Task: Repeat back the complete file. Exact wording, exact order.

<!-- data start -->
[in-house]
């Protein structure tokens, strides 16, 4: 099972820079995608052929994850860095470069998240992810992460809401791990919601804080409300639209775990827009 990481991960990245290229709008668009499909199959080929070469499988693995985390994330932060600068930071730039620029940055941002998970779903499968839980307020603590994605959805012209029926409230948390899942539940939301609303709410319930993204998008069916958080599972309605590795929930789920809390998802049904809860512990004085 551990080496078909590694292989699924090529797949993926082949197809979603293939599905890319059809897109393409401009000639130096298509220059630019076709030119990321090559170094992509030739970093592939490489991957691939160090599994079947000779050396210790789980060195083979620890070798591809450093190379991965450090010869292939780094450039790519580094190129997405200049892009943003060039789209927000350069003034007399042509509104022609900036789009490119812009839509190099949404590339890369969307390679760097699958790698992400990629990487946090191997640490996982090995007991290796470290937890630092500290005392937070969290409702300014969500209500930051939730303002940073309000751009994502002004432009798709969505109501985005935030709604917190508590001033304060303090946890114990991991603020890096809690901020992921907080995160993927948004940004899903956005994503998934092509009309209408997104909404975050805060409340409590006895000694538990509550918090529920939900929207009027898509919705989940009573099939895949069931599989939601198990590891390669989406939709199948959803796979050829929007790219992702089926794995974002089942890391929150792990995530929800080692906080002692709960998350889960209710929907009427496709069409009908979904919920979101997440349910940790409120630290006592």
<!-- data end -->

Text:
[in-house]
């Protein structure tokens, strides 16, 4: 099972820079995608052929994850860095470069998240992810992460809401791990919601804080409300639209775990827009 990481991960990245290229709008668009499909199959080929070469499988693995985390994330932060600068930071730039620029940055941002998970779903499968839980307020603590994605959805012209029926409230948390899942539940939301609303709410319930993204998008069916958080599972309605590795929930789920809390998802049904809860512990004085 551990080496078909590694292989699924090529797949993926082949197809979603293939599905890319059809897109393409401009000639130096298509220059630019076709030119990321090559170094992509030739970093592939490489991957691939160090599994079947000779050396210790789980060195083979620890070798591809450093190379991965450090010869292939780094450039790519580094190129997405200049892009943003060039789209927000350069003034007399042509509104022609900036789009490119812009839509190099949404590339890369969307390679760097699958790698992400990629990487946090191997640490996982090995007991290796470290937890630092500290005392937070969290409702300014969500209500930051939730303002940073309000751009994502002004432009798709969505109501985005935030709604917190508590001033304060303090946890114990991991603020890096809690901020992921907080995160993927948004940004899903956005994503998934092509009309209408997104909404975050805060409340409590006895000694538990509550918090529920939900929207009027898509919705989940009573099939895949069931599989939601198990590891390669989406939709199948959803796979050829929007790219992702089926794995974002089942890391929150792990995530929800080692906080002692709960998350889960209710929907009427496709069409009908979904919920979101997440349910940790409120630290006592």